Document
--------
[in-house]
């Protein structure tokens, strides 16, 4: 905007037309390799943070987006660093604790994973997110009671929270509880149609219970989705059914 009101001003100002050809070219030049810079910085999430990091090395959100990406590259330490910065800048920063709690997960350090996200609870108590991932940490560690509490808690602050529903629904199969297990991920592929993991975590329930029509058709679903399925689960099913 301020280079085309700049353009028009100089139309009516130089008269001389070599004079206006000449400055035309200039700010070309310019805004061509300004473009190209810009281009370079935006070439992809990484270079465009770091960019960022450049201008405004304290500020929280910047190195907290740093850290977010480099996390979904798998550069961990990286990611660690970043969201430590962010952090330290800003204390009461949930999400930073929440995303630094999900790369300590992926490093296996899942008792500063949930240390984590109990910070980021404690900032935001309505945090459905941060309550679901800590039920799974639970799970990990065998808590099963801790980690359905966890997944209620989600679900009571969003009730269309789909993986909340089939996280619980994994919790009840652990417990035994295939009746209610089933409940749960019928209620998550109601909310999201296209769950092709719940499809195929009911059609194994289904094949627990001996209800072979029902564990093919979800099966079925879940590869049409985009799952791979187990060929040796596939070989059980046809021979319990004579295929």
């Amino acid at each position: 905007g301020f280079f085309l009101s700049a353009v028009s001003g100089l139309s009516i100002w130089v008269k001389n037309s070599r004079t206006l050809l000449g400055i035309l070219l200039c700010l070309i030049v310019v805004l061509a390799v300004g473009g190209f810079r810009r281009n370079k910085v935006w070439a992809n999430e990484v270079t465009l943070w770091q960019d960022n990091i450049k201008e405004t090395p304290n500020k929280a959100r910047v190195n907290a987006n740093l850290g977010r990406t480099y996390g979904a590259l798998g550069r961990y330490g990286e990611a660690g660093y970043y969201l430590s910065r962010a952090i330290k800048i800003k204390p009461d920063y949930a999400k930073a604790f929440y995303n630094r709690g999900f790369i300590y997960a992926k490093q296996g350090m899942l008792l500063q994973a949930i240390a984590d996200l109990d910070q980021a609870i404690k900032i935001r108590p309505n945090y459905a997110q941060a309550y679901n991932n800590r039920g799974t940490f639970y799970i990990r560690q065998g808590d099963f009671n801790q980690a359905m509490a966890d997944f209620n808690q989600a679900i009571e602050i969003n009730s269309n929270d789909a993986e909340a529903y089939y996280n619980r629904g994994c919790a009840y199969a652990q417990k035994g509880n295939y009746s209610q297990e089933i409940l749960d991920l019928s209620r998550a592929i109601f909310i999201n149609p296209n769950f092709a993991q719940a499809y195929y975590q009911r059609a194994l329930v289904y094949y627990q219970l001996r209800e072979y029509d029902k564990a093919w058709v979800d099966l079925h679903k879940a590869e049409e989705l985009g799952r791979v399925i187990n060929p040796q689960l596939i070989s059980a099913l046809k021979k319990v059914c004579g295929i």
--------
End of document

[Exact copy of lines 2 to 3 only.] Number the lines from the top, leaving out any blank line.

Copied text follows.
């Protein structure tokens, strides 16, 4: 905007037309390799943070987006660093604790994973997110009671929270509880149609219970989705059914 009101001003100002050809070219030049810079910085999430990091090395959100990406590259330490910065800048920063709690997960350090996200609870108590991932940490560690509490808690602050529903629904199969297990991920592929993991975590329930029509058709679903399925689960099913 301020280079085309700049353009028009100089139309009516130089008269001389070599004079206006000449400055035309200039700010070309310019805004061509300004473009190209810009281009370079935006070439992809990484270079465009770091960019960022450049201008405004304290500020929280910047190195907290740093850290977010480099996390979904798998550069961990990286990611660690970043969201430590962010952090330290800003204390009461949930999400930073929440995303630094999900790369300590992926490093296996899942008792500063949930240390984590109990910070980021404690900032935001309505945090459905941060309550679901800590039920799974639970799970990990065998808590099963801790980690359905966890997944209620989600679900009571969003009730269309789909993986909340089939996280619980994994919790009840652990417990035994295939009746209610089933409940749960019928209620998550109601909310999201296209769950092709719940499809195929009911059609194994289904094949627990001996209800072979029902564990093919979800099966079925879940590869049409985009799952791979187990060929040796596939070989059980046809021979319990004579295929």
């Amino acid at each position: 905007g301020f280079f085309l009101s700049a353009v028009s001003g100089l139309s009516i100002w130089v008269k001389n037309s070599r004079t206006l050809l000449g400055i035309l070219l200039c700010l070309i030049v310019v805004l061509a390799v300004g473009g190209f810079r810009r281009n370079k910085v935006w070439a992809n999430e990484v270079t465009l943070w770091q960019d960022n990091i450049k201008e405004t090395p304290n500020k929280a959100r910047v190195n907290a987006n740093l850290g977010r990406t480099y996390g979904a590259l798998g550069r961990y330490g990286e990611a660690g660093y970043y969201l430590s910065r962010a952090i330290k800048i800003k204390p009461d920063y949930a999400k930073a604790f929440y995303n630094r709690g999900f790369i300590y997960a992926k490093q296996g350090m899942l008792l500063q994973a949930i240390a984590d996200l109990d910070q980021a609870i404690k900032i935001r108590p309505n945090y459905a997110q941060a309550y679901n991932n800590r039920g799974t940490f639970y799970i990990r560690q065998g808590d099963f009671n801790q980690a359905m509490a966890d997944f209620n808690q989600a679900i009571e602050i969003n009730s269309n929270d789909a993986e909340a529903y089939y996280n619980r629904g994994c919790a009840y199969a652990q417990k035994g509880n295939y009746s209610q297990e089933i409940l749960d991920l019928s209620r998550a592929i109601f909310i999201n149609p296209n769950f092709a993991q719940a499809y195929y975590q009911r059609a194994l329930v289904y094949y627990q219970l001996r209800e072979y029509d029902k564990a093919w058709v979800d099966l079925h679903k879940a590869e049409e989705l985009g799952r791979v399925i187990n060929p040796q689960l596939i070989s059980a099913l046809k021979k319990v059914c004579g295929i």